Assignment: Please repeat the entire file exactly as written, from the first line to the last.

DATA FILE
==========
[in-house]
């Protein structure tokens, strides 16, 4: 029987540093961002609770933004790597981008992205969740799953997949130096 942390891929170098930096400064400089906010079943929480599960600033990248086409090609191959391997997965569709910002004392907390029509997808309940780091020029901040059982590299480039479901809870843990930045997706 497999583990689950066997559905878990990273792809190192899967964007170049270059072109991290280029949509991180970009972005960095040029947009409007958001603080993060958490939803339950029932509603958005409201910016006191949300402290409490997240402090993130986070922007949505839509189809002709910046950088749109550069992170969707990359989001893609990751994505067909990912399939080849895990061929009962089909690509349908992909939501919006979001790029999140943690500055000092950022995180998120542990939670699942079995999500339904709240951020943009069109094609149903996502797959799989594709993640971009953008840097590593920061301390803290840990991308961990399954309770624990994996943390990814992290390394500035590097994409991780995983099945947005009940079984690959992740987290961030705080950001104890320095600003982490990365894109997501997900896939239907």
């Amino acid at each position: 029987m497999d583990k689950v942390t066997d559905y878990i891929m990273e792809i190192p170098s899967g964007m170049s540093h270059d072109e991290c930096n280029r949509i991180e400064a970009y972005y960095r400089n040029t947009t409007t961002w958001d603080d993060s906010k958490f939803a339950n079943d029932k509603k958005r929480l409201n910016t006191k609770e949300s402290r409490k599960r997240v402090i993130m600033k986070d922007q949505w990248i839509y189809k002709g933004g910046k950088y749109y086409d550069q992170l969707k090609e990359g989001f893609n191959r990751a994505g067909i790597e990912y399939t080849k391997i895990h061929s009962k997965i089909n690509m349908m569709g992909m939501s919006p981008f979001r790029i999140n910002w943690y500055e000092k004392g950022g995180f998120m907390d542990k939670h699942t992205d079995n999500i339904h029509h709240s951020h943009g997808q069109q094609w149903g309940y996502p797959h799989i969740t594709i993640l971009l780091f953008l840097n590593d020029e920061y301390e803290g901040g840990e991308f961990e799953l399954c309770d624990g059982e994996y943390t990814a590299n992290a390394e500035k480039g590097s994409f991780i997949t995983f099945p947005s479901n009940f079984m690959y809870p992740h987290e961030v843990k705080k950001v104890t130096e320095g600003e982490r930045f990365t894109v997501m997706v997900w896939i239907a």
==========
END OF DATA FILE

[in-house]
């Protein structure tokens, strides 16, 4: 029987540093961002609770933004790597981008992205969740799953997949130096 942390891929170098930096400064400089906010079943929480599960600033990248086409090609191959391997997965569709910002004392907390029509997808309940780091020029901040059982590299480039479901809870843990930045997706 497999583990689950066997559905878990990273792809190192899967964007170049270059072109991290280029949509991180970009972005960095040029947009409007958001603080993060958490939803339950029932509603958005409201910016006191949300402290409490997240402090993130986070922007949505839509189809002709910046950088749109550069992170969707990359989001893609990751994505067909990912399939080849895990061929009962089909690509349908992909939501919006979001790029999140943690500055000092950022995180998120542990939670699942079995999500339904709240951020943009069109094609149903996502797959799989594709993640971009953008840097590593920061301390803290840990991308961990399954309770624990994996943390990814992290390394500035590097994409991780995983099945947005009940079984690959992740987290961030705080950001104890320095600003982490990365894109997501997900896939239907």
């Amino acid at each position: 029987m497999d583990k689950v942390t066997d559905y878990i891929m990273e792809i190192p170098s899967g964007m170049s540093h270059d072109e991290c930096n280029r949509i991180e400064a970009y972005y960095r400089n040029t947009t409007t961002w958001d603080d993060s906010k958490f939803a339950n079943d029932k509603k958005r929480l409201n910016t006191k609770e949300s402290r409490k599960r997240v402090i993130m600033k986070d922007q949505w990248i839509y189809k002709g933004g910046k950088y749109y086409d550069q992170l969707k090609e990359g989001f893609n191959r990751a994505g067909i790597e990912y399939t080849k391997i895990h061929s009962k997965i089909n690509m349908m569709g992909m939501s919006p981008f979001r790029i999140n910002w943690y500055e000092k004392g950022g995180f998120m907390d542990k939670h699942t992205d079995n999500i339904h029509h709240s951020h943009g997808q069109q094609w149903g309940y996502p797959h799989i969740t594709i993640l971009l780091f953008l840097n590593d020029e920061y301390e803290g901040g840990e991308f961990e799953l399954c309770d624990g059982e994996y943390t990814a590299n992290a390394e500035k480039g590097s994409f991780i997949t995983f099945p947005s479901n009940f079984m690959y809870p992740h987290e961030v843990k705080k950001v104890t130096e320095g600003e982490r930045f990365t894109v997501m997706v997900w896939i239907a």